Lemuel Penn Murder
In July 1964 Athens-area Ku Klux Klan members shot and killed Lemuel Penn, an African American World War II (1941-45) veteran and officer in the U.S. Army Reserves, who was returning home to Washington, D.C., after reserve training at Fort Benning. Penn's murder captured civil rights reform and ultimately prompting a reappraisal of Klan activity throughout the South.
In the early hours of July 11, 1964, a Chevrolet sedan carrying U.S. Army Reserve officers Charles E. Brown, John D. Howard, and Lemuel Penn departed Fort Benning outside Columbus and headed north for Washington, D.C. After two weeks of active army reserve training, the men were returning home to resume their civilian routines as educators in the District of Columbia school system. They stopped briefly in Athens, where Penn relieved Brown at the wheel before steering the vehicle northward down Georgia Highway 72.
According to subsequent reports, neither Penn nor his passengers noticed the Chevy II station wagon that followed the men out of town. The pursuing vehicle was trailing the officers from a distance when they turned onto 172 outside Colbert, in Madison County, but pulled alongside their sedan as it crossed the Broad River Bridge near the Madison-Elbert County line. Two shots were then fired from inside the station wagon, and Penn was killed instantly.
News of Penn's murder traveled fast throughout the state and nation. Aghast at the tide of extralegal violence then sweeping across the region, Georgia governor Carl Sanders declared that he was "ashamed for myself and the responsible citizens of Georgia that this occurrence took place in our state." No less concerned was U.S. president Lyndon B. Johnson, who pledged the full resources of the Federal Bureau of Investigation (FBI) toward solving the murder. Over the course of the next several weeks, FBI agents combed for clues in and around Athens, gathering ample evidence of criminal activity conducted by local Klan members. After weeks of investigation, state prosecutors brought first-degree murder charges against two local white men, Cecil Myers and Joseph Howard Sims. Despite considerable evidence indicating their guilt, an all-white jury in Madison County acquitted both men on September 4, 1964.
The defendants' acquittal may not have been surprising. For generations, white jurors across the region had routinely excused acts of violence visited on African Americans. The racial injustice that pervaded southern courtrooms only intensified during the civil rights era as numerous perpetrators of crimes against black activists escaped justice. Unlike most of the movement's martyrs, however, Penn had steadfastly avoided racial conflict. According to friends, Penn was a committed father and husband who preferred volunteerism to marching for racial equality. As his wife later testified, Penn had never joined a civil rights organization and had stayed on base during his entire two-week stint at Fort Benning in order to avoid "racial unpleasantness."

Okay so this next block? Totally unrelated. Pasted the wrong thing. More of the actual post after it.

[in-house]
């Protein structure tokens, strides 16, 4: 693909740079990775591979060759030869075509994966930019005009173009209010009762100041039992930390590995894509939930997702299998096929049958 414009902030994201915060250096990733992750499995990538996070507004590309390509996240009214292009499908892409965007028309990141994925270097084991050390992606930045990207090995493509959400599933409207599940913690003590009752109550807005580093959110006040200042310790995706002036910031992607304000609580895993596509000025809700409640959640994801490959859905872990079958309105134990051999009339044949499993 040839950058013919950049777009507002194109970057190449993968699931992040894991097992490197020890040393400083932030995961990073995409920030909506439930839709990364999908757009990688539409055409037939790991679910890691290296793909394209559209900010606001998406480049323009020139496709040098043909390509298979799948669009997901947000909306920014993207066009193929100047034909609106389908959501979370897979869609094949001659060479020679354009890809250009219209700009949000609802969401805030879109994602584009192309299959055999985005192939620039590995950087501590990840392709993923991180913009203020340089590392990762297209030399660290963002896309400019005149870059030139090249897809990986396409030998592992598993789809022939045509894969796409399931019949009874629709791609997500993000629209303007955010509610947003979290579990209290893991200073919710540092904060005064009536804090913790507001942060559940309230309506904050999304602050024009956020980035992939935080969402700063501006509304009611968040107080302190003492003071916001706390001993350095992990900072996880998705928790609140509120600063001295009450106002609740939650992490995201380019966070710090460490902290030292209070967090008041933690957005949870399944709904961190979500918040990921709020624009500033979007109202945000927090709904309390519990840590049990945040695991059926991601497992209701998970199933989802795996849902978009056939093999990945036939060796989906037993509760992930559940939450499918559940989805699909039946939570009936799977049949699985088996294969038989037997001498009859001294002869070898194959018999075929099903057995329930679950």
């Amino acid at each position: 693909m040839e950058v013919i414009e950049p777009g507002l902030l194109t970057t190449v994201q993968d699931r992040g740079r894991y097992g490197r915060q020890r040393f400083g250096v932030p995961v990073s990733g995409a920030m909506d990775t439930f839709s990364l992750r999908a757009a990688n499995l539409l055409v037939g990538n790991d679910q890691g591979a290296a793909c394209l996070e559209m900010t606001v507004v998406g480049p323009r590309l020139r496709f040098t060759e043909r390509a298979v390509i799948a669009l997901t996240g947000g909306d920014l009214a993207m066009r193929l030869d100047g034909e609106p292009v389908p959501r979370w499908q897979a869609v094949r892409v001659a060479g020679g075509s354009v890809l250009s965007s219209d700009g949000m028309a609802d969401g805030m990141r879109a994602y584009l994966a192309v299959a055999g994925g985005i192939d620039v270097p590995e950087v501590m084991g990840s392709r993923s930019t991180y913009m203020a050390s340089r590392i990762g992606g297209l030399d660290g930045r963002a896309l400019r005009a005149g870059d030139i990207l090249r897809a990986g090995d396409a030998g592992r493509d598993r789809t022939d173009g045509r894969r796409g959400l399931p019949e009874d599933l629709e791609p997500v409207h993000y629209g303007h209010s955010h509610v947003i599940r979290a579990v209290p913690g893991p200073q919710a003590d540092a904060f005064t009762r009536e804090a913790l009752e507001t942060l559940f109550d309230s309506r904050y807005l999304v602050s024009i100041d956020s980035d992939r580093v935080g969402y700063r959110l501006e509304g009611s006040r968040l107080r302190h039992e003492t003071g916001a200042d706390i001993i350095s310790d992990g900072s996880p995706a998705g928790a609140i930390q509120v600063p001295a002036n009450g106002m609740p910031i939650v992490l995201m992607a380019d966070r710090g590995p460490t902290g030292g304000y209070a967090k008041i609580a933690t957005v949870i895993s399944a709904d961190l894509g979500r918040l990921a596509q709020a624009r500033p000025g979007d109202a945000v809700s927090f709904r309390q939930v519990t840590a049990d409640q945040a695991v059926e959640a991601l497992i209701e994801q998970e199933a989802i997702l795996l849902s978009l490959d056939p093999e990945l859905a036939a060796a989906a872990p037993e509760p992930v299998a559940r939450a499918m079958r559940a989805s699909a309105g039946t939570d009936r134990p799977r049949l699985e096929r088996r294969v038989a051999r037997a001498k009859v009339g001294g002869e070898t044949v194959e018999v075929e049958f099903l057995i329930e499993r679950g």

Federal authorities remained committed to bringing Penn's murderers to justice. FBI agents had uncovered numerous acts of intimidation and brutality during the course of their investigation, enough evidence, they believed, to secure a guilty verdict in a federal court. On the basis of the recently enacted Civil Rights Act of 1964, federal authorities charged Sims, Myers, and four other local Klansmen, Herbert Guest, James S. Lackey, Denver Phillips, and George Hampton Turner, with violating the federal law, which made it illegal for two or more persons to conspire to abridge or threaten another person's civil rights.
Although federal district judge William Bootle approved an appeal alleging that federal authorities were usurping state jurisdiction, the U.S. Supreme Court later reversed the ruling, affirming the federal government's right to bring suit. Criminal proceedings against the men began on June 27, 1966, two years after Penn's murder, and rulings were read separately two weeks later. Though four of the defendants were found innocent, Sims and Myers were both convicted on conspiracy charges and sentenced to ten years apiece in the federal penitentiary.
As veteran journalist Bill Shipp recounts in his book Murder at Broad River Bridge: The Slaying of Lemuel Penn by Members of the Ku Klux Klan (1981), the Klan entered a period of steep decline during the late 1960s. Due in large part to Penn's murder and similar acts of violence, the House Committee on Un-American Activities launched a full-scale investigation into the Klan's activities in 1965, exposing the organization's penchant for violence and utter disregard for the law. Membership declined thereafter, and the organization never regained the prominence and legitimacy it had previously enjoyed in some communities throughout the South.